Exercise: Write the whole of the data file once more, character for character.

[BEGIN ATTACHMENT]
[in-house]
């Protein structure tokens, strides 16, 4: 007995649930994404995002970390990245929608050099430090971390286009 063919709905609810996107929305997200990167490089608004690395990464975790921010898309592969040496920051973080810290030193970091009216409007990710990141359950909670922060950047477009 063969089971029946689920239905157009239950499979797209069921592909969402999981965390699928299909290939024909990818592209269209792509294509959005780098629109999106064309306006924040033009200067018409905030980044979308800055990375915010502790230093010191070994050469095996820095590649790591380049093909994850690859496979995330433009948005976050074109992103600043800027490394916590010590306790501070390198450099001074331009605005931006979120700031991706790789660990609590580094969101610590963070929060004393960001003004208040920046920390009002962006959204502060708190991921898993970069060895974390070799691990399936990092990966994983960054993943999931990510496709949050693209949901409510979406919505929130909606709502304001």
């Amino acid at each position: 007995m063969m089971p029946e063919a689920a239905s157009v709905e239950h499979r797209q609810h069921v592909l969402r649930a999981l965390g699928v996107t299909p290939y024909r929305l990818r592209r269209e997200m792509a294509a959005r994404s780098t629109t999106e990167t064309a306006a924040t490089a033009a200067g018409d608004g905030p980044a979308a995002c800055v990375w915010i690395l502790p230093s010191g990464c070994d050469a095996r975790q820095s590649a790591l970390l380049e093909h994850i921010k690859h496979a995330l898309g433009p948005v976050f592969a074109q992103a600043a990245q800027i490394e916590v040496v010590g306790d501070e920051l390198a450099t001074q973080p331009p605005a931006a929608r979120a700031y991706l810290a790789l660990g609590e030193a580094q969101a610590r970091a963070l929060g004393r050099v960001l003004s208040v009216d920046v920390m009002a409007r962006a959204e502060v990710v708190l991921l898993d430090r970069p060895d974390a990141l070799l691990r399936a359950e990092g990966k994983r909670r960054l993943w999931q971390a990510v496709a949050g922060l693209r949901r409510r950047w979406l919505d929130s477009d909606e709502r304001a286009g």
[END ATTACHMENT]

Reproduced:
[in-house]
């Protein structure tokens, strides 16, 4: 007995649930994404995002970390990245929608050099430090971390286009 063919709905609810996107929305997200990167490089608004690395990464975790921010898309592969040496920051973080810290030193970091009216409007990710990141359950909670922060950047477009 063969089971029946689920239905157009239950499979797209069921592909969402999981965390699928299909290939024909990818592209269209792509294509959005780098629109999106064309306006924040033009200067018409905030980044979308800055990375915010502790230093010191070994050469095996820095590649790591380049093909994850690859496979995330433009948005976050074109992103600043800027490394916590010590306790501070390198450099001074331009605005931006979120700031991706790789660990609590580094969101610590963070929060004393960001003004208040920046920390009002962006959204502060708190991921898993970069060895974390070799691990399936990092990966994983960054993943999931990510496709949050693209949901409510979406919505929130909606709502304001």
């Amino acid at each position: 007995m063969m089971p029946e063919a689920a239905s157009v709905e239950h499979r797209q609810h069921v592909l969402r649930a999981l965390g699928v996107t299909p290939y024909r929305l990818r592209r269209e997200m792509a294509a959005r994404s780098t629109t999106e990167t064309a306006a924040t490089a033009a200067g018409d608004g905030p980044a979308a995002c800055v990375w915010i690395l502790p230093s010191g990464c070994d050469a095996r975790q820095s590649a790591l970390l380049e093909h994850i921010k690859h496979a995330l898309g433009p948005v976050f592969a074109q992103a600043a990245q800027i490394e916590v040496v010590g306790d501070e920051l390198a450099t001074q973080p331009p605005a931006a929608r979120a700031y991706l810290a790789l660990g609590e030193a580094q969101a610590r970091a963070l929060g004393r050099v960001l003004s208040v009216d920046v920390m009002a409007r962006a959204e502060v990710v708190l991921l898993d430090r970069p060895d974390a990141l070799l691990r399936a359950e990092g990966k994983r909670r960054l993943w999931q971390a990510v496709a949050g922060l693209r949901r409510r950047w979406l919505d929130s477009d909606e709502r304001a286009g």